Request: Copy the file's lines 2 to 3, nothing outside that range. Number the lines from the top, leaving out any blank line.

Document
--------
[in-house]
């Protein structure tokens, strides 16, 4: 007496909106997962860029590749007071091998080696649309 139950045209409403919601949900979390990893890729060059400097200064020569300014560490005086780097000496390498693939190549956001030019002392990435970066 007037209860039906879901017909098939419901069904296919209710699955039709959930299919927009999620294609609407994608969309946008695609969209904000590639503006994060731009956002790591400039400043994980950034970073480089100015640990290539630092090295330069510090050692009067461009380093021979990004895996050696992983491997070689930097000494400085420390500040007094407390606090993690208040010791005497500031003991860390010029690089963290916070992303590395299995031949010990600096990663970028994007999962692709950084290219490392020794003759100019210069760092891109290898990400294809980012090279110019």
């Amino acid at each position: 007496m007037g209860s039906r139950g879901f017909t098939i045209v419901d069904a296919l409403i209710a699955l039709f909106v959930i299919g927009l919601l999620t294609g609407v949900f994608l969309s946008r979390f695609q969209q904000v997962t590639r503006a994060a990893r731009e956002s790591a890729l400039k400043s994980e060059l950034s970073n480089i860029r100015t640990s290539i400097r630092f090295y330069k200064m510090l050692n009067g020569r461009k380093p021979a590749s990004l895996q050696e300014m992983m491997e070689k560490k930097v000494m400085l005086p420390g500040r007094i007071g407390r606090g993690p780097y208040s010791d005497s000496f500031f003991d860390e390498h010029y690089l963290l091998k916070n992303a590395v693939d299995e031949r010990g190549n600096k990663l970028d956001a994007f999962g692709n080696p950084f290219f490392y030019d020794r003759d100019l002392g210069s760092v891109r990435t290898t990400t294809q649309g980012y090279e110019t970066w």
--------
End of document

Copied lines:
């Protein structure tokens, strides 16, 4: 007496909106997962860029590749007071091998080696649309 139950045209409403919601949900979390990893890729060059400097200064020569300014560490005086780097000496390498693939190549956001030019002392990435970066 007037209860039906879901017909098939419901069904296919209710699955039709959930299919927009999620294609609407994608969309946008695609969209904000590639503006994060731009956002790591400039400043994980950034970073480089100015640990290539630092090295330069510090050692009067461009380093021979990004895996050696992983491997070689930097000494400085420390500040007094407390606090993690208040010791005497500031003991860390010029690089963290916070992303590395299995031949010990600096990663970028994007999962692709950084290219490392020794003759100019210069760092891109290898990400294809980012090279110019």
């Amino acid at each position: 007496m007037g209860s039906r139950g879901f017909t098939i045209v419901d069904a296919l409403i209710a699955l039709f909106v959930i299919g927009l919601l999620t294609g609407v949900f994608l969309s946008r979390f695609q969209q904000v997962t590639r503006a994060a990893r731009e956002s790591a890729l400039k400043s994980e060059l950034s970073n480089i860029r100015t640990s290539i400097r630092f090295y330069k200064m510090l050692n009067g020569r461009k380093p021979a590749s990004l895996q050696e300014m992983m491997e070689k560490k930097v000494m400085l005086p420390g500040r007094i007071g407390r606090g993690p780097y208040s010791d005497s000496f500031f003991d860390e390498h010029y690089l963290l091998k916070n992303a590395v693939d299995e031949r010990g190549n600096k990663l970028d956001a994007f999962g692709n080696p950084f290219f490392y030019d020794r003759d100019l002392g210069s760092v891109r990435t290898t990400t294809q649309g980012y090279e110019t970066w």